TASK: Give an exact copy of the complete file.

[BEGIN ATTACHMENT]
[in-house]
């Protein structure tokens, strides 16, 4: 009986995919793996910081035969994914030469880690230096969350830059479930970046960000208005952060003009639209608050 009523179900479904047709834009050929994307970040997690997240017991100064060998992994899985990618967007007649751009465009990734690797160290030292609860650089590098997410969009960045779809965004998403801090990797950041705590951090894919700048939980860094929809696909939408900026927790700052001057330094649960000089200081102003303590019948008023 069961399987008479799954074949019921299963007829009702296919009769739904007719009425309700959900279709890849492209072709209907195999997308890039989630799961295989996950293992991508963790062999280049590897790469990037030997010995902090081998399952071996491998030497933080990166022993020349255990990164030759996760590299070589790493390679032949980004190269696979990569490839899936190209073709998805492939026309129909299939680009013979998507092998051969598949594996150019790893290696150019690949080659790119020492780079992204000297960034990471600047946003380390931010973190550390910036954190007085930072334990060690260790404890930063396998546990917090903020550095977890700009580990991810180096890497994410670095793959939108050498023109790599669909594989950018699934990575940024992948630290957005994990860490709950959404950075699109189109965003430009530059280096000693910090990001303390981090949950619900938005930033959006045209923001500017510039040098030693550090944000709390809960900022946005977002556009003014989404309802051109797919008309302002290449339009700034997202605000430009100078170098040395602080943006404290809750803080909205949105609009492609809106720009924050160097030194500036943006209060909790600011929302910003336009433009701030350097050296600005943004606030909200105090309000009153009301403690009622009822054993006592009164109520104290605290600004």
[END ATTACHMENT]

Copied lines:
[in-house]
């Protein structure tokens, strides 16, 4: 009986995919793996910081035969994914030469880690230096969350830059479930970046960000208005952060003009639209608050 009523179900479904047709834009050929994307970040997690997240017991100064060998992994899985990618967007007649751009465009990734690797160290030292609860650089590098997410969009960045779809965004998403801090990797950041705590951090894919700048939980860094929809696909939408900026927790700052001057330094649960000089200081102003303590019948008023 069961399987008479799954074949019921299963007829009702296919009769739904007719009425309700959900279709890849492209072709209907195999997308890039989630799961295989996950293992991508963790062999280049590897790469990037030997010995902090081998399952071996491998030497933080990166022993020349255990990164030759996760590299070589790493390679032949980004190269696979990569490839899936190209073709998805492939026309129909299939680009013979998507092998051969598949594996150019790893290696150019690949080659790119020492780079992204000297960034990471600047946003380390931010973190550390910036954190007085930072334990060690260790404890930063396998546990917090903020550095977890700009580990991810180096890497994410670095793959939108050498023109790599669909594989950018699934990575940024992948630290957005994990860490709950959404950075699109189109965003430009530059280096000693910090990001303390981090949950619900938005930033959006045209923001500017510039040098030693550090944000709390809960900022946005977002556009003014989404309802051109797919008309302002290449339009700034997202605000430009100078170098040395602080943006404290809750803080909205949105609009492609809106720009924050160097030194500036943006209060909790600011929302910003336009433009701030350097050296600005943004606030909200105090309000009153009301403690009622009822054993006592009164109520104290605290600004």